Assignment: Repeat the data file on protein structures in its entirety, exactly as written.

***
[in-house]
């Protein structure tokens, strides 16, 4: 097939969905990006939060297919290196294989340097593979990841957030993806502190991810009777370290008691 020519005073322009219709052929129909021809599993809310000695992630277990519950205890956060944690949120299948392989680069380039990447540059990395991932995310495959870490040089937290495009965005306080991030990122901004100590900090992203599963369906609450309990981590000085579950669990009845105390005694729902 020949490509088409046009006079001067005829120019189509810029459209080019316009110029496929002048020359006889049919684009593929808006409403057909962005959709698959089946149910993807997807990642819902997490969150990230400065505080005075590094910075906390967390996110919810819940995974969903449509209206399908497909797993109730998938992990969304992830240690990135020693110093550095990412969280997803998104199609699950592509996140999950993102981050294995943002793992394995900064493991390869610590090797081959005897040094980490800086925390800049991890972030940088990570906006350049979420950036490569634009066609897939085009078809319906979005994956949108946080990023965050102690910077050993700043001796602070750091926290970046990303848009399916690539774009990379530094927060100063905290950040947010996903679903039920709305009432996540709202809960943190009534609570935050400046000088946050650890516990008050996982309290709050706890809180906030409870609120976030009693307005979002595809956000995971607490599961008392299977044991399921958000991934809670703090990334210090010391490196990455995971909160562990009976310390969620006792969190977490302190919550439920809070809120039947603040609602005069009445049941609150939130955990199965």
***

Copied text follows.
[in-house]
């Protein structure tokens, strides 16, 4: 097939969905990006939060297919290196294989340097593979990841957030993806502190991810009777370290008691 020519005073322009219709052929129909021809599993809310000695992630277990519950205890956060944690949120299948392989680069380039990447540059990395991932995310495959870490040089937290495009965005306080991030990122901004100590900090992203599963369906609450309990981590000085579950669990009845105390005694729902 020949490509088409046009006079001067005829120019189509810029459209080019316009110029496929002048020359006889049919684009593929808006409403057909962005959709698959089946149910993807997807990642819902997490969150990230400065505080005075590094910075906390967390996110919810819940995974969903449509209206399908497909797993109730998938992990969304992830240690990135020693110093550095990412969280997803998104199609699950592509996140999950993102981050294995943002793992394995900064493991390869610590090797081959005897040094980490800086925390800049991890972030940088990570906006350049979420950036490569634009066609897939085009078809319906979005994956949108946080990023965050102690910077050993700043001796602070750091926290970046990303848009399916690539774009990379530094927060100063905290950040947010996903679903039920709305009432996540709202809960943190009534609570935050400046000088946050650890516990008050996982309290709050706890809180906030409870609120976030009693307005979002595809956000995971607490599961008392299977044991399921958000991934809670703090990334210090010391490196990455995971909160562990009976310390969620006792969190977490302190919550439920809070809120039947603040609602005069009445049941609150939130955990199965």